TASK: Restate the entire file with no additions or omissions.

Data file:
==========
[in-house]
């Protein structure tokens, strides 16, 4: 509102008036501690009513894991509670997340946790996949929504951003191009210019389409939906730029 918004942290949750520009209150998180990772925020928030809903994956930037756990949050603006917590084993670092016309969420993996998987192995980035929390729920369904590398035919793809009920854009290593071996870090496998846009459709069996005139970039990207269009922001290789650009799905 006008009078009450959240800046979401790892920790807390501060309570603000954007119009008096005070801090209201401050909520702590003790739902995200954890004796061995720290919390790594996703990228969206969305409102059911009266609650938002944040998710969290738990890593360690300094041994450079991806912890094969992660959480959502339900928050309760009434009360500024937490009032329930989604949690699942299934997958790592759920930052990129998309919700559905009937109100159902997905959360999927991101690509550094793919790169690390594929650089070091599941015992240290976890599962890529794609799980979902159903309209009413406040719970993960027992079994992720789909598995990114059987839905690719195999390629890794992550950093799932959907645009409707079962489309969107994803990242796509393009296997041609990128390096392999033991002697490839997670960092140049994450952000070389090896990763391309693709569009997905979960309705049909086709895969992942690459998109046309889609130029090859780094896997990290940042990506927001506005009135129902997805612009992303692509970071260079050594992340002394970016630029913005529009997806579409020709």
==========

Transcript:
[in-house]
């Protein structure tokens, strides 16, 4: 509102008036501690009513894991509670997340946790996949929504951003191009210019389409939906730029 918004942290949750520009209150998180990772925020928030809903994956930037756990949050603006917590084993670092016309969420993996998987192995980035929390729920369904590398035919793809009920854009290593071996870090496998846009459709069996005139970039990207269009922001290789650009799905 006008009078009450959240800046979401790892920790807390501060309570603000954007119009008096005070801090209201401050909520702590003790739902995200954890004796061995720290919390790594996703990228969206969305409102059911009266609650938002944040998710969290738990890593360690300094041994450079991806912890094969992660959480959502339900928050309760009434009360500024937490009032329930989604949690699942299934997958790592759920930052990129998309919700559905009937109100159902997905959360999927991101690509550094793919790169690390594929650089070091599941015992240290976890599962890529794609799980979902159903309209009413406040719970993960027992079994992720789909598995990114059987839905690719195999390629890794992550950093799932959907645009409707079962489309969107994803990242796509393009296997041609990128390096392999033991002697490839997670960092140049994450952000070389090896990763391309693709569009997905979960309705049909086709895969992942690459998109046309889609130029090859780094896997990290940042990506927001506005009135129902997805612009992303692509970071260079050594992340002394970016630029913005529009997806579409020709």